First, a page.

Lu Rahman looks at the drug repurposing market. How attractive a proposition is it financially?
More than ever the world is watching drug development and is aware of the time it takes to get a drug to market. The 10-15 years that this can involve is costly, so unsurprisingly, drug repurposing has become a credible and core aspect of the drug development process. Identifying new therapeutics from existing drugs is an appealing proposition for an industry where the average spend on taking a drug from research to shelf is $1.3 billion.1 Of course, the cost varies according to disease type – cancer having the highest development costs.
Repurposing drugs has several benefits for drug companies – a shortened timeline means reduced discovery and development costs plus potentially decreased financials associated with the safety, pharmacokinetics and toxicology of the product. In a sector where costs are so high, finding new ways to make money out of products, particularly ones for which you own the IP, is appealing. The prospect of making savings and efficiencies explains why an industry has been created out of finding new indications for de-risked compounds or biologics.
Developing a drug involves considerable investment. It’s estimated that over $4 billion a year is spent on drug candidates that may prove non-viable.2 It stands to reason then that at whatever stage a drug has passed safety approvals, repurposing it could be financially beneficial.
According to Market Watch, the global drug repurposing market is projected to grow from $24,560 million this year (2020) to $25,330 million by 2026. The sector has found particular strength where rare or neglected diseases are concerned. The World Health Organization estimates that there are between 5000 and 8000 rare diseases globally so meeting these needs could prove profitable.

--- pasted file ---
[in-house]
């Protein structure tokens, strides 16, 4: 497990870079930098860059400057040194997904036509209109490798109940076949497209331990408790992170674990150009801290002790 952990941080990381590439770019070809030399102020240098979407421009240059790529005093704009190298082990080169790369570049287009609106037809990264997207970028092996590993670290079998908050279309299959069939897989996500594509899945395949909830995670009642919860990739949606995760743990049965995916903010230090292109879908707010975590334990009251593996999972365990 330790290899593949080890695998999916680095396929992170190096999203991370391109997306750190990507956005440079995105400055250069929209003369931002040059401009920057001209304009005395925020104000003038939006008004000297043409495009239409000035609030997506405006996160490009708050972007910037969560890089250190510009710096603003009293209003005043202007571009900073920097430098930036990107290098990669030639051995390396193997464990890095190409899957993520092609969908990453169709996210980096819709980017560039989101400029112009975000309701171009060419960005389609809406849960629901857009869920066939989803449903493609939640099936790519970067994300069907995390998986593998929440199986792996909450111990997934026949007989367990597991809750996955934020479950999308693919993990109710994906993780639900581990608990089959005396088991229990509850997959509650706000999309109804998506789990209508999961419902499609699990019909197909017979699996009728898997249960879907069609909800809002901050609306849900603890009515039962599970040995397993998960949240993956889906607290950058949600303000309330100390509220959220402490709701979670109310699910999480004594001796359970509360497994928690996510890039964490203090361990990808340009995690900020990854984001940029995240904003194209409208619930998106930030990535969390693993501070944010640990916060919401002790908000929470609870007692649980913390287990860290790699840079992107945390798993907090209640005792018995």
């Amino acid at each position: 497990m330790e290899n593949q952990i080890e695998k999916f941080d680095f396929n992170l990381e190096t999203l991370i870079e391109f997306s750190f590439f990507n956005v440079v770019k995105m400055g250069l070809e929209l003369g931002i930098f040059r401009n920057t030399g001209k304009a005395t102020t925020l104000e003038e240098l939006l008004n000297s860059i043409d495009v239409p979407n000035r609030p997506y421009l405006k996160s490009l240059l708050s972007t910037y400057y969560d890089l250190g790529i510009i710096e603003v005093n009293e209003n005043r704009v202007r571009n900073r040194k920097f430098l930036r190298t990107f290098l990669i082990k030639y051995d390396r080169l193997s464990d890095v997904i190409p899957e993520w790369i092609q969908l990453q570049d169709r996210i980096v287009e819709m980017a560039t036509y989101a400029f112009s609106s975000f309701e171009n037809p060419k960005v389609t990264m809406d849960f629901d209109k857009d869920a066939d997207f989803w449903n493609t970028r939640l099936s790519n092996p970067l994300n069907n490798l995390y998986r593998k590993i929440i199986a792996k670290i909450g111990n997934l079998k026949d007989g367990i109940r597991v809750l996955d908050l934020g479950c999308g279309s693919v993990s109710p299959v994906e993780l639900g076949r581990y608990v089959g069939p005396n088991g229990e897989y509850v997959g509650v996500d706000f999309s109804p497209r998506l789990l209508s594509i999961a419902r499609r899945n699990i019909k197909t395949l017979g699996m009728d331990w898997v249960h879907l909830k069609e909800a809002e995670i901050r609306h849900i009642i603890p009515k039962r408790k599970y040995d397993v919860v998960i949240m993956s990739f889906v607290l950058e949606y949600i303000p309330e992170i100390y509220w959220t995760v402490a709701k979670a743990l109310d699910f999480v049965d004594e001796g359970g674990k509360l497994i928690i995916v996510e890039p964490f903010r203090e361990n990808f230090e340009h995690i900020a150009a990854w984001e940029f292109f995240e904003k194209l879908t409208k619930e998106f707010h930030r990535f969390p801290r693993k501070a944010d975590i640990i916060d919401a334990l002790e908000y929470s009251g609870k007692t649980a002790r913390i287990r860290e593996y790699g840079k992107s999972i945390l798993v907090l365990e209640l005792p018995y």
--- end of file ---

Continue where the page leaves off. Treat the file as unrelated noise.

As we have seen with the COVID-19 pandemic, there are times when the world cannot wait for lengthy drug development times giving technology a key role to play. And while the hunt for a vaccine continues, looking at existing drugs to treat this virus is a logical step.
In a short space of time AI has become a valuable tool in drug discovery and development helping to identify biological entities for target identification and validation and fast-tracking the process even further. The current pandemic has highlighted not only the benefits repurposing but also of incorporating machine learning in the process.
Earlier this year Pharnext and the University Hospital Institute (UHI) Méditerranée Infection teamed up to evaluate repurposed drugs for potential use against COVID-19. This biopharmaceutical company is developing innovative drug combinations based on big genomic data and artificial intelligence, and in a joint effort with the UHI Méditerranée Infection, is researching potential drug candidates for fighting the COVID-19 virus.
The activities focus on rapidly testing in vitro a number of already approved drugs that were previously identified by Pharnext as potential candidates for fighting COVID-19 using its PLEOTHERAPYTM AI platform. The testing also includes several high priority drug combination candidates, also identified by Pharnext using its technology.